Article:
2008 Commencement Remarks

Good afternoon.  I welcome the family and friends of our graduates, the members of our faculty and administrative staff, and, of course, our most honored guests-our graduating students.  We are here to congratulate you and to celebrate your achievements.

We are the largest major and the newest school at the College of W&M.  In fact, this year we celebrate our fortieth anniversary as W&M's School of Business, now Mason School of Business.  The inaugural dean of the W&M business school, Charlie Quittmeyer, wrote an excellent history of business education at his, my, and now your alma mater and the facts I am about to cite come from his research.

There was actually a School of Business at W&M before 1968.  The School of Finance and Business Administration was begun at W&M in 1919.  Unfortunately, the first Business School here was short-lived; it was dissolved fifteen years afterward in 1934.  That unenlightened move was partially corrected seven years later in 1941 when Business was reinstated but as a Department.  By 1950, with the large number of WWII veterans returning to college sponsored by the G.I. Bill, fully half of the male students at W&M majored in either business or economics, most of them in business.  The MBA degree program was launched at W&M in 1966 and the Department of Business Administration became the School of Business Administration in February, 1968.  Three years later in 1971 the new school initiated the Bachelor of Business Administration degree.

Why am I sharing what must seem to you like ancient history?  Because it is the fortieth anniversary of the second incarnation of our business school and a celebration of our progress seems most appropriate.  In the past few decades we have added three new business majors; we have created a thriving Executive MBA program; a top-notch Master of Accounting program, and we have extended our reach down the Peninsula with our Flex MBA Program.  Soon we will occupy the newest and the most magnificent academic building to grace this lovely and historic campus since the Wren Building was built over three centuries ago.  I hereby invite all of you to the Grand Opening of Alan B. Miller Hall during the third weekend in September 2009.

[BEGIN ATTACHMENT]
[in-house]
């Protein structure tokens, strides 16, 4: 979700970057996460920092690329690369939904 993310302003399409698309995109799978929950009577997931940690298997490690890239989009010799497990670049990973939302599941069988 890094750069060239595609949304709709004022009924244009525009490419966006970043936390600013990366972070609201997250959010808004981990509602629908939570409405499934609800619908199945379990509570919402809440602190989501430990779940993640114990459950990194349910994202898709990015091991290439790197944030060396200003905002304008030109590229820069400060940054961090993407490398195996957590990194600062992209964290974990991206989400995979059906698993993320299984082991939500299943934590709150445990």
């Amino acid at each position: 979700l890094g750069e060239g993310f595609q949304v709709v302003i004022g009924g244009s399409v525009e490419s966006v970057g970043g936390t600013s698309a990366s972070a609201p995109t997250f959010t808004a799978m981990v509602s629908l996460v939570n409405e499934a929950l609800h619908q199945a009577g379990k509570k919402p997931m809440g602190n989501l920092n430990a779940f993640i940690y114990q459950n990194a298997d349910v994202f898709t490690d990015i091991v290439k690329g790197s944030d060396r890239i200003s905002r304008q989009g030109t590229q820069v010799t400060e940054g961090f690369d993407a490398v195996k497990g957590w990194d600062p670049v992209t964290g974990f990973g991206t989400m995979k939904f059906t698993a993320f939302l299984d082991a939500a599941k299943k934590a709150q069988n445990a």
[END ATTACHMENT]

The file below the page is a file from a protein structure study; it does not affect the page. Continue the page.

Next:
Mostly, however, I review our history because I want to remind all of us of the rich tradition we are continuing.  We are all privileged to stand on the shoulders of Dean Quittmeyer without whose vision and sacrifice we might not be here this afternoon.  Similarly, no matter what you do or where you go you will be standing on the shoulders of those who have gone before and whose pioneering and sacrificial efforts have at least in part created the opportunity you will enjoy.  Be grateful.  Gratitude is a seasoning that in my experience is far too parsimoniously applied in life.  We would all be better served were we to allow gratitude to flavor our thoughts, infuse our moods, and inspire our actions.  Gratitude induces its own form of humility and humility so spawned can stand side-by-side with the recognition and enjoyment of great personal achievement such as that which we celebrate here today. 

People can be humbled; they can be honored; they can have their reputations stolen or restored, but no one can or will make you grateful.  It is something you must plant, nourish, and cherish within yourself.  If you do, I can assure you that your life will be richer, sweeter, and more meaningful.    

Already you have achieved much in life.  As you leave this place to pursue your next great adventure, I want you to know and remember that you will always be welcome here.  We are forever linked by this experience and by this place.